Retail electricity markets

With increasing pressures to decarbonize the electricity grid, the grid edge is witnessing rapid adoption of customer-owned devices (rooftop solar, EVs). When coordinated appropriately, these devices can help increase grid efficiency and operational flexibility. Programs like net energy metering (NEM) pay resource owners for generated electricity; however these payment structures are inefficient and too expensive. Companies which aggregate the capabilities of small-scale resources are also becoming increasingly prevalent. These aggregators participate directly in wholesale electricity markets (WEM) and make decisions on behalf of resource owners. These participation models pose challenges of 'tier bypassing', where device setpoints determined by aggregators may violate local grid constraints.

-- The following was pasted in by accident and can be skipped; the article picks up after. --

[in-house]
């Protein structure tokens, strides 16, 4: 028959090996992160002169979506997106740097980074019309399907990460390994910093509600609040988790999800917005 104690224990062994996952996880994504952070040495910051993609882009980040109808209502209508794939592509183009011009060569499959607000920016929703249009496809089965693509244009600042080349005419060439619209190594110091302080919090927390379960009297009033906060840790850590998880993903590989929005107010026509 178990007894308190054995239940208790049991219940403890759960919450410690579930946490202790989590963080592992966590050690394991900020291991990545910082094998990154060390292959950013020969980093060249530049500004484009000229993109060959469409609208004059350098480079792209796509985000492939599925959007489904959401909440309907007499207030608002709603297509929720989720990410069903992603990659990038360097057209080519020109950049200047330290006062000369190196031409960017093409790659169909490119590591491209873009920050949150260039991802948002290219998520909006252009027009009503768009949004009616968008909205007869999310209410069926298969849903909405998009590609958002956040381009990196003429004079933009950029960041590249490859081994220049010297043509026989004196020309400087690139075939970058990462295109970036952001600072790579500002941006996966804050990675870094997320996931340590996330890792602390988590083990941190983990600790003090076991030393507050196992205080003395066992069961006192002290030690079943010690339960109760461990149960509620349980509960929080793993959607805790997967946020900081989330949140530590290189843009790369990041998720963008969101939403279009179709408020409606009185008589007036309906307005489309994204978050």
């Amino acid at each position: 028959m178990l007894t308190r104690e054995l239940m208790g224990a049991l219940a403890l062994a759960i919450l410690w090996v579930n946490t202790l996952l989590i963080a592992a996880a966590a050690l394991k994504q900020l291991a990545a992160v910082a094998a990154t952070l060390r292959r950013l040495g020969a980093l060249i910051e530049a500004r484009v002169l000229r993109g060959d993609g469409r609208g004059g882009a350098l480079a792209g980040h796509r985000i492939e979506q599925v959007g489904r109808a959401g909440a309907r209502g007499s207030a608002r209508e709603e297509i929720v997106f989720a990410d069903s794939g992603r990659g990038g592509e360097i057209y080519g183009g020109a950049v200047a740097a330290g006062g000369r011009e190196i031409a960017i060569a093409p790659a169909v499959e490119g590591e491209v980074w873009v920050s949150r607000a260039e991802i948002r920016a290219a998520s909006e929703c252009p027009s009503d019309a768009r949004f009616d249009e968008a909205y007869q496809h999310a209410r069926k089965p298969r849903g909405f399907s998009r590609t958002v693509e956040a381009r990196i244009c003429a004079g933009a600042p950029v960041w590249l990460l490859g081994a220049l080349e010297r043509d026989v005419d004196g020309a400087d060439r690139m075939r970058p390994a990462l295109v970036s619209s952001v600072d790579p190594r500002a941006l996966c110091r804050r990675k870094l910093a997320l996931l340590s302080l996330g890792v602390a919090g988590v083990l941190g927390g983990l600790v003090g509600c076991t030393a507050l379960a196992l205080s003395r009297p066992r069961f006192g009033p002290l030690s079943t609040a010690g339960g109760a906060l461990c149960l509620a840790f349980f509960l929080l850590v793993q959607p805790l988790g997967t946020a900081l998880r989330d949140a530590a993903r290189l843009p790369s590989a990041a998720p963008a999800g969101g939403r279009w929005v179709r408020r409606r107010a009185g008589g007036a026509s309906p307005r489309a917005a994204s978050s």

In our work, we are pushing the boundaries on what retail electricity pricing looks like in future clean energy grids. We develop a retail electricity market for resources to participate in directly at the local level (i.e. within the distribution grid) and determine a time-varying retail price for end-use customers. Our proposal is that of a hierarchical retail electricity market structure, which addresses grid constraints, commitment reliability of resources, and consumer preferences, at various aggregation and market levels. The distribution-level retail market will be operated by a Distribution System Operator (DSO), through which DERs are scheduled and the real-time distribution-level Locational Marginal Price (d-LPM) are determined through bi-lateral market settlements. Our initial simulations show that the DSO-centric market increases DER utilization, enables continual market participation for DR resources, and most importantly, lowers electricity costs for customers. The resulting lower revenue stream for the DSO highlights the evolving business model of the modern utility, moving from commoditized markets towards performance-based ratemaking.